Raphael attributes her and her sister’s professional drive to working alongside their father.
“I think when you work for your parents, you are incredibly driven,” she says. “You absolutely want to make this person proud, but … you [also] have to show all of your colleagues that you are not here because you are the boss’s daughter or the boss’s son. You work really hard to earn your seat at the table.”
And Bronfein has definitely earned her seat at the table, according to Brad Friedlander, a longtime family friend and Curio’s chief information officer.
“She’s very creative,” he says. “She has a vision for things, a really strong vision, and does whatever she can to make sure that vision comes to fruition. She’s always had this vision in her head of what she wanted Curio to be like, and I think we’ve pretty much achieved that … vision of a truly medicinally focused cannabis company with high-quality products and a premium brand.”
Bronfein met her husband in 2016 when she moved back to Maryland, as she was building her cannabis business, and the couple has been married for four years.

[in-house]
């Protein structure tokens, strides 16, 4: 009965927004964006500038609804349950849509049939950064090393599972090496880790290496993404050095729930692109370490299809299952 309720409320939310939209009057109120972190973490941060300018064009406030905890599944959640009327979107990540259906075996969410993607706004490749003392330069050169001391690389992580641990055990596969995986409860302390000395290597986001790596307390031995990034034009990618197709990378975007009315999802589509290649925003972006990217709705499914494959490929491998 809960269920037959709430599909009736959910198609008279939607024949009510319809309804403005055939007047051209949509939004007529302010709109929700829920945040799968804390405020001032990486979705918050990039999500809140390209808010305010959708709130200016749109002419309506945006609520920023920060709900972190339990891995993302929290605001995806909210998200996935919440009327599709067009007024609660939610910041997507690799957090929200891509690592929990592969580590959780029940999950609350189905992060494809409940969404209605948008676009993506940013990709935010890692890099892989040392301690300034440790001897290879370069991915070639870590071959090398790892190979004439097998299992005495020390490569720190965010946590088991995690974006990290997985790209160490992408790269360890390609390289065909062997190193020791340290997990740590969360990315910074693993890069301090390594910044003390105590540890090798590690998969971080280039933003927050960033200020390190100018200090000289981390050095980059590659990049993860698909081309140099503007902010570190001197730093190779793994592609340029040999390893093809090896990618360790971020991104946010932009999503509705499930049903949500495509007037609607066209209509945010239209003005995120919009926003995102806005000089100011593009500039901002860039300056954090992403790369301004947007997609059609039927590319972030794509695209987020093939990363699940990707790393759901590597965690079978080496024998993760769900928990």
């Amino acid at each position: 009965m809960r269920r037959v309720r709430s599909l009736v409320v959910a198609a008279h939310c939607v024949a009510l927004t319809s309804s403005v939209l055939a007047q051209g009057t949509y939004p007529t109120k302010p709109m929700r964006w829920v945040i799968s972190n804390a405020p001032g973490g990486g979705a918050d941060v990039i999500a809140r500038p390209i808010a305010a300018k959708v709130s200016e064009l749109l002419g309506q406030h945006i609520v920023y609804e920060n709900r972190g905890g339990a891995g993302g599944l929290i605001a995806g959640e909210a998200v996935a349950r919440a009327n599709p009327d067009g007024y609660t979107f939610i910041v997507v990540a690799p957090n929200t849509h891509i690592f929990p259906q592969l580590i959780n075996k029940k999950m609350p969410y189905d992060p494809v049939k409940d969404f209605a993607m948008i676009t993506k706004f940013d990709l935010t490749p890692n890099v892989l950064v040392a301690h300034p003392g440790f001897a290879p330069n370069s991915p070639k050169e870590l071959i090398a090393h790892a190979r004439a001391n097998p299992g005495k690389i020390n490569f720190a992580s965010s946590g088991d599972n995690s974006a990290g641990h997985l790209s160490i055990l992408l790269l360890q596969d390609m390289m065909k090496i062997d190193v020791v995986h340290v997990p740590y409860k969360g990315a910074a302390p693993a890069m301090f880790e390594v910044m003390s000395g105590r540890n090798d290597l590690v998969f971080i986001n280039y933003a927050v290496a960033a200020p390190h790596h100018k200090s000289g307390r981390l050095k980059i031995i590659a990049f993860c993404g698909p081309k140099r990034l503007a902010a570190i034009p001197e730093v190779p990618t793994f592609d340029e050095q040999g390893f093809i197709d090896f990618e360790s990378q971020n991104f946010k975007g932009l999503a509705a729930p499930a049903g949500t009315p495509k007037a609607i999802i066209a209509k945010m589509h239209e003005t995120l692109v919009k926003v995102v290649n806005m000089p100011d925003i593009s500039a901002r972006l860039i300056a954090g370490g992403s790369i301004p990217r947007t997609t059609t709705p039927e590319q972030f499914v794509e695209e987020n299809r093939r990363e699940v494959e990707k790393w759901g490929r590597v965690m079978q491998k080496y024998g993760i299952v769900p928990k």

“He is a saint,” Bronfein says. “He makes it very easy to have the job I have, … to have a demanding job. He’s super supportive. He is an amazing father. He’s super fun as a dad.”
The couple’s son, Mac, is two-and-a-half years old.
“She’s a fabulous mother,” Raphael says. “I see that she does a lot of these things through the lens of, ‘What is going to be awesome for Mac? How can I make this a good day for me and Mac together?’ [It] is very sweet and it’s very admirable that that’s how she operates in her spare time.”
‘Roll the Dice’
After Bronfein moved back to Baltimore in 2016, she says Maryland’s licensing process was very delayed.
“My lease was up in New York on May 1, and the rumor was they were going to announce by June,” she says. “And this is also, by the way, at least six months since we had put in the application and along those six months, it was like, ‘Oh, it’s going to be the end of the year. Oh, it’s going to be in January. Oh no, it’s definitely going to be in March.’ … But being in New York, I was concerned that I didn’t want to re-sign a lease [on my apartment] and break it [within] what I thought could be four weeks, if they actually made this announcement and we won. So, I elected to put my stuff in storage and roll the dice.”
When the licenses were awarded in August, Bronfein secured an apartment in Baltimore and officially returned home. After a dinner out to celebrate their license, the Bronfeins got to work on what would become Curio Wellness.